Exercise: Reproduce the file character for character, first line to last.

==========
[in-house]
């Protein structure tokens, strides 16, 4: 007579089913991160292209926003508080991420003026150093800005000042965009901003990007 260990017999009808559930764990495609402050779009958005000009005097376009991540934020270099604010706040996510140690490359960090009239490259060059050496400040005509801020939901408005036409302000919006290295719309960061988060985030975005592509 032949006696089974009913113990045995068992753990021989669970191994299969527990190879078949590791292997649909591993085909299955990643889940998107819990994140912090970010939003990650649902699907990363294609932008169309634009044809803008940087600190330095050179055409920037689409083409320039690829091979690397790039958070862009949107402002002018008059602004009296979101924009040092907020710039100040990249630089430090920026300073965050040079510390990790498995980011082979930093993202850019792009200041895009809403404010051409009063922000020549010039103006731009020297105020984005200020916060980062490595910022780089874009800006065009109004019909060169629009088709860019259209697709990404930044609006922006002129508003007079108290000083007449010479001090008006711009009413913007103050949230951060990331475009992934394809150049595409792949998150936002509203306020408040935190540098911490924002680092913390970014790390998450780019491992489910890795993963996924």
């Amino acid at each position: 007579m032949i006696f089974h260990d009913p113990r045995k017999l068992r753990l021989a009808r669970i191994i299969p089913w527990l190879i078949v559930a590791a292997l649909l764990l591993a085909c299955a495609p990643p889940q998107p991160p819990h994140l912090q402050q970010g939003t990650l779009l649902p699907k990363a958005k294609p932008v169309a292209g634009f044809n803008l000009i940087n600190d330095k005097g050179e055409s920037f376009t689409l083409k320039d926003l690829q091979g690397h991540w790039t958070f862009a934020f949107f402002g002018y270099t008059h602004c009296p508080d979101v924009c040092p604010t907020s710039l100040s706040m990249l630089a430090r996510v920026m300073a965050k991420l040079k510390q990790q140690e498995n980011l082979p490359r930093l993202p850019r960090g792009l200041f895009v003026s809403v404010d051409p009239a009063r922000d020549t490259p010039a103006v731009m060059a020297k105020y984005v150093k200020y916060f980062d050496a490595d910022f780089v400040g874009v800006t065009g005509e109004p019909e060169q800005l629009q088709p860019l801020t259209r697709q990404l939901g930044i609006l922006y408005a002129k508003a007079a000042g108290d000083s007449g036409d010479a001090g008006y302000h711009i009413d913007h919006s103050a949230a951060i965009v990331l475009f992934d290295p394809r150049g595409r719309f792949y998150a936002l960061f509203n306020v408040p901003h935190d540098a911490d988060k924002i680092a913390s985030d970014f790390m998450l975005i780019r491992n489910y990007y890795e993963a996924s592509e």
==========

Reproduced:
[in-house]
């Protein structure tokens, strides 16, 4: 007579089913991160292209926003508080991420003026150093800005000042965009901003990007 260990017999009808559930764990495609402050779009958005000009005097376009991540934020270099604010706040996510140690490359960090009239490259060059050496400040005509801020939901408005036409302000919006290295719309960061988060985030975005592509 032949006696089974009913113990045995068992753990021989669970191994299969527990190879078949590791292997649909591993085909299955990643889940998107819990994140912090970010939003990650649902699907990363294609932008169309634009044809803008940087600190330095050179055409920037689409083409320039690829091979690397790039958070862009949107402002002018008059602004009296979101924009040092907020710039100040990249630089430090920026300073965050040079510390990790498995980011082979930093993202850019792009200041895009809403404010051409009063922000020549010039103006731009020297105020984005200020916060980062490595910022780089874009800006065009109004019909060169629009088709860019259209697709990404930044609006922006002129508003007079108290000083007449010479001090008006711009009413913007103050949230951060990331475009992934394809150049595409792949998150936002509203306020408040935190540098911490924002680092913390970014790390998450780019491992489910890795993963996924």
């Amino acid at each position: 007579m032949i006696f089974h260990d009913p113990r045995k017999l068992r753990l021989a009808r669970i191994i299969p089913w527990l190879i078949v559930a590791a292997l649909l764990l591993a085909c299955a495609p990643p889940q998107p991160p819990h994140l912090q402050q970010g939003t990650l779009l649902p699907k990363a958005k294609p932008v169309a292209g634009f044809n803008l000009i940087n600190d330095k005097g050179e055409s920037f376009t689409l083409k320039d926003l690829q091979g690397h991540w790039t958070f862009a934020f949107f402002g002018y270099t008059h602004c009296p508080d979101v924009c040092p604010t907020s710039l100040s706040m990249l630089a430090r996510v920026m300073a965050k991420l040079k510390q990790q140690e498995n980011l082979p490359r930093l993202p850019r960090g792009l200041f895009v003026s809403v404010d051409p009239a009063r922000d020549t490259p010039a103006v731009m060059a020297k105020y984005v150093k200020y916060f980062d050496a490595d910022f780089v400040g874009v800006t065009g005509e109004p019909e060169q800005l629009q088709p860019l801020t259209r697709q990404l939901g930044i609006l922006y408005a002129k508003a007079a000042g108290d000083s007449g036409d010479a001090g008006y302000h711009i009413d913007h919006s103050a949230a951060i965009v990331l475009f992934d290295p394809r150049g595409r719309f792949y998150a936002l960061f509203n306020v408040p901003h935190d540098a911490d988060k924002i680092a913390s985030d970014f790390m998450l975005i780019r491992n489910y990007y890795e993963a996924s592509e």